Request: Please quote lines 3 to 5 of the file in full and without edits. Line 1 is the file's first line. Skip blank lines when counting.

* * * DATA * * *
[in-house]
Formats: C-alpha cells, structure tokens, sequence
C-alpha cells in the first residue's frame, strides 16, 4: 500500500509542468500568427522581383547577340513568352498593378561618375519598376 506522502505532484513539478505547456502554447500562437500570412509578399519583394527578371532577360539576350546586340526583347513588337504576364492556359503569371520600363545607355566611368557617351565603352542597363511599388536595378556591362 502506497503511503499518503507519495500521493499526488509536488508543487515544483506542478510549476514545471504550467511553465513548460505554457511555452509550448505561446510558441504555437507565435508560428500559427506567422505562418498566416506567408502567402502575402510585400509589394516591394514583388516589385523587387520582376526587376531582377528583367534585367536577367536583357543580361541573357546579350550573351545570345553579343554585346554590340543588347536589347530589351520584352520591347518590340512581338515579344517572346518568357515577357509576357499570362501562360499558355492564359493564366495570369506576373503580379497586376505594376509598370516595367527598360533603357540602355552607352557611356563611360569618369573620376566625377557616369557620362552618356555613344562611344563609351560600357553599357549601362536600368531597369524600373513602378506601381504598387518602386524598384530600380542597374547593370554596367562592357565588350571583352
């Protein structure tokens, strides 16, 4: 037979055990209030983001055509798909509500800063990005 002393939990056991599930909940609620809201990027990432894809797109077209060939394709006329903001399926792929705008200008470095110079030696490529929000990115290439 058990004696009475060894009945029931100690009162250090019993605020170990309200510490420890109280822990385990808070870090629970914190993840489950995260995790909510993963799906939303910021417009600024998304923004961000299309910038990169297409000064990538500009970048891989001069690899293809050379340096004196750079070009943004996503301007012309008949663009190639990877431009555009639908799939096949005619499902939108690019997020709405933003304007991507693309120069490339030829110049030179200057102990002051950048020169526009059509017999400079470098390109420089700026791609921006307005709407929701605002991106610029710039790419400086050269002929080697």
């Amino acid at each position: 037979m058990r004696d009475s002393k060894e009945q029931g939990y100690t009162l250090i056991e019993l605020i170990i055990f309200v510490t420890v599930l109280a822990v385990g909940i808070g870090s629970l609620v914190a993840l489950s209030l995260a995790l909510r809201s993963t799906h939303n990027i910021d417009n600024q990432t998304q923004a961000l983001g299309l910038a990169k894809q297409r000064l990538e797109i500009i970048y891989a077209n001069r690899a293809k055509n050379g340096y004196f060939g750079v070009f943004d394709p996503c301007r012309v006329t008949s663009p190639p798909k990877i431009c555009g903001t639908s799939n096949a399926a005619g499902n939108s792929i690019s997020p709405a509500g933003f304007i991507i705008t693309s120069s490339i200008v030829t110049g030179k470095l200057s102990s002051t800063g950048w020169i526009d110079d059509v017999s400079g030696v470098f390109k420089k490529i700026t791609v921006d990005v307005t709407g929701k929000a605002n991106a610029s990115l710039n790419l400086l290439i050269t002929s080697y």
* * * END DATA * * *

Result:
C-alpha cells in the first residue's frame, strides 16, 4: 500500500509542468500568427522581383547577340513568352498593378561618375519598376 506522502505532484513539478505547456502554447500562437500570412509578399519583394527578371532577360539576350546586340526583347513588337504576364492556359503569371520600363545607355566611368557617351565603352542597363511599388536595378556591362 502506497503511503499518503507519495500521493499526488509536488508543487515544483506542478510549476514545471504550467511553465513548460505554457511555452509550448505561446510558441504555437507565435508560428500559427506567422505562418498566416506567408502567402502575402510585400509589394516591394514583388516589385523587387520582376526587376531582377528583367534585367536577367536583357543580361541573357546579350550573351545570345553579343554585346554590340543588347536589347530589351520584352520591347518590340512581338515579344517572346518568357515577357509576357499570362501562360499558355492564359493564366495570369506576373503580379497586376505594376509598370516595367527598360533603357540602355552607352557611356563611360569618369573620376566625377557616369557620362552618356555613344562611344563609351560600357553599357549601362536600368531597369524600373513602378506601381504598387518602386524598384530600380542597374547593370554596367562592357565588350571583352
């Protein structure tokens, strides 16, 4: 037979055990209030983001055509798909509500800063990005 002393939990056991599930909940609620809201990027990432894809797109077209060939394709006329903001399926792929705008200008470095110079030696490529929000990115290439 058990004696009475060894009945029931100690009162250090019993605020170990309200510490420890109280822990385990808070870090629970914190993840489950995260995790909510993963799906939303910021417009600024998304923004961000299309910038990169297409000064990538500009970048891989001069690899293809050379340096004196750079070009943004996503301007012309008949663009190639990877431009555009639908799939096949005619499902939108690019997020709405933003304007991507693309120069490339030829110049030179200057102990002051950048020169526009059509017999400079470098390109420089700026791609921006307005709407929701605002991106610029710039790419400086050269002929080697």
């Amino acid at each position: 037979m058990r004696d009475s002393k060894e009945q029931g939990y100690t009162l250090i056991e019993l605020i170990i055990f309200v510490t420890v599930l109280a822990v385990g909940i808070g870090s629970l609620v914190a993840l489950s209030l995260a995790l909510r809201s993963t799906h939303n990027i910021d417009n600024q990432t998304q923004a961000l983001g299309l910038a990169k894809q297409r000064l990538e797109i500009i970048y891989a077209n001069r690899a293809k055509n050379g340096y004196f060939g750079v070009f943004d394709p996503c301007r012309v006329t008949s663009p190639p798909k990877i431009c555009g903001t639908s799939n096949a399926a005619g499902n939108s792929i690019s997020p709405a509500g933003f304007i991507i705008t693309s120069s490339i200008v030829t110049g030179k470095l200057s102990s002051t800063g950048w020169i526009d110079d059509v017999s400079g030696v470098f390109k420089k490529i700026t791609v921006d990005v307005t709407g929701k929000a605002n991106a610029s990115l710039n790419l400086l290439i050269t002929s080697y």